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Perry

How much cash is appropriate for a high school graduation gift?

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We're facing this too. I think part depends upon how many are in your family as well, as precedent will be set for the first :glare:

 

We have 3 immediate nephews, that's it. Our first nephew is graduating in a few weeks. The second and third are 2 and 4 years later, respectively.

 

We'll be giving $100 cash to each.

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We gave my DH's sister $50 for her graduation last week plus we traveled 12 hours to be there. If we had not traveled to be there and visit with family we would have given her $100.

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We're facing this too. I think part depends upon how many are in your family as well, as precedent will be set for the first :glare:

 

We have 3 immediate nephews, that's it. Our first nephew is graduating in a few weeks. The second and third are 2 and 4 years later, respectively.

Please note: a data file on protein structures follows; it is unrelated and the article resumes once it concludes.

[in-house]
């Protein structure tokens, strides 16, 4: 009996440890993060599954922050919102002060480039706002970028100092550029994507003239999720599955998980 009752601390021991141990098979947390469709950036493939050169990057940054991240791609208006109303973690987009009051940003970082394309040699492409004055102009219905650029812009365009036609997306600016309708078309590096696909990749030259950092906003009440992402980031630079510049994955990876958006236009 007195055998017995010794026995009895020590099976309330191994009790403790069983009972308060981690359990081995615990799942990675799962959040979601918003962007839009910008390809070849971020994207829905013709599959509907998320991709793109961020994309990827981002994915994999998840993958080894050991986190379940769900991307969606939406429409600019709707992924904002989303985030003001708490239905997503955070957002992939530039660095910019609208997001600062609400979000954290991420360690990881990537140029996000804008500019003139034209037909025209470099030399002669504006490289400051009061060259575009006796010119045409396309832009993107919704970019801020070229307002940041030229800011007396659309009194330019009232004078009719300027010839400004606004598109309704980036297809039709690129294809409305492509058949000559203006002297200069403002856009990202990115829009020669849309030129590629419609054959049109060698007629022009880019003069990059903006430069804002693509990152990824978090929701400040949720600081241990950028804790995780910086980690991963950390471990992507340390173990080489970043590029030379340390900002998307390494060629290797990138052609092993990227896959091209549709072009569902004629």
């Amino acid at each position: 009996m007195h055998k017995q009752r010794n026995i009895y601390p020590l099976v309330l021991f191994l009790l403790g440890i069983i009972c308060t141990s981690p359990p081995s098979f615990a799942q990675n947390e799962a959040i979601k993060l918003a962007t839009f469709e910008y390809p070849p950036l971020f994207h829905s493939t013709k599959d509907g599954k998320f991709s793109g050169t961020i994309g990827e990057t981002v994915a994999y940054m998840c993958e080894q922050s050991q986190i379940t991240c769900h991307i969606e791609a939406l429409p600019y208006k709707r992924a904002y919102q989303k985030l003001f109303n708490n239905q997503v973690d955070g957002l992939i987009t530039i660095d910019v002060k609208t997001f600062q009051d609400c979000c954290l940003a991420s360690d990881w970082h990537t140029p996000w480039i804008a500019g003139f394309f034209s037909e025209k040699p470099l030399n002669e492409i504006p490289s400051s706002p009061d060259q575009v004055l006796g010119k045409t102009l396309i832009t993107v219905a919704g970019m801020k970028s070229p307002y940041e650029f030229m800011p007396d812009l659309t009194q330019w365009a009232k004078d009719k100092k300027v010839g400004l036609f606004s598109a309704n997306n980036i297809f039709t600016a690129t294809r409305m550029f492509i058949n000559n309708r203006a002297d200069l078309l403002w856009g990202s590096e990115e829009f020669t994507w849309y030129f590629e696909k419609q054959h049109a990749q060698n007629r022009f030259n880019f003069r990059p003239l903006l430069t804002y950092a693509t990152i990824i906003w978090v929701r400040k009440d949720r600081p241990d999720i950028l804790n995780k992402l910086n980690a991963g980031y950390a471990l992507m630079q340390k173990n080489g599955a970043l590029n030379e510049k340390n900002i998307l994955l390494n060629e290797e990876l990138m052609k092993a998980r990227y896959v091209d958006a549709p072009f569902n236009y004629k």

We'll be giving $100 cash to each.

 

:iagree:

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We're facing this too. I think part depends upon how many are in your family as well, as precedent will be set for the first :glare:

 

We have 3 immediate nephews, that's it. Our first nephew is graduating in a few weeks. The second and third are 2 and 4 years later, respectively.

 

We'll be giving $100 cash to each.

 

Well see this is a huge thing. I know I give much much less than what I see others giving. Some of that is simply our finances. Some of it is that I have 13 nieces and nephews and then if you add in cousins or in my case even great nieces and nephews all graduating, getting married, having babies at the same time. . . :svengo:

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This year it would be a check for 20.10

 

Ooh, love that one! My kids have started taping change on the inside cover of their friends' birthday cards based on their age (a dime and a couple pennies for 12, etc.) They love it!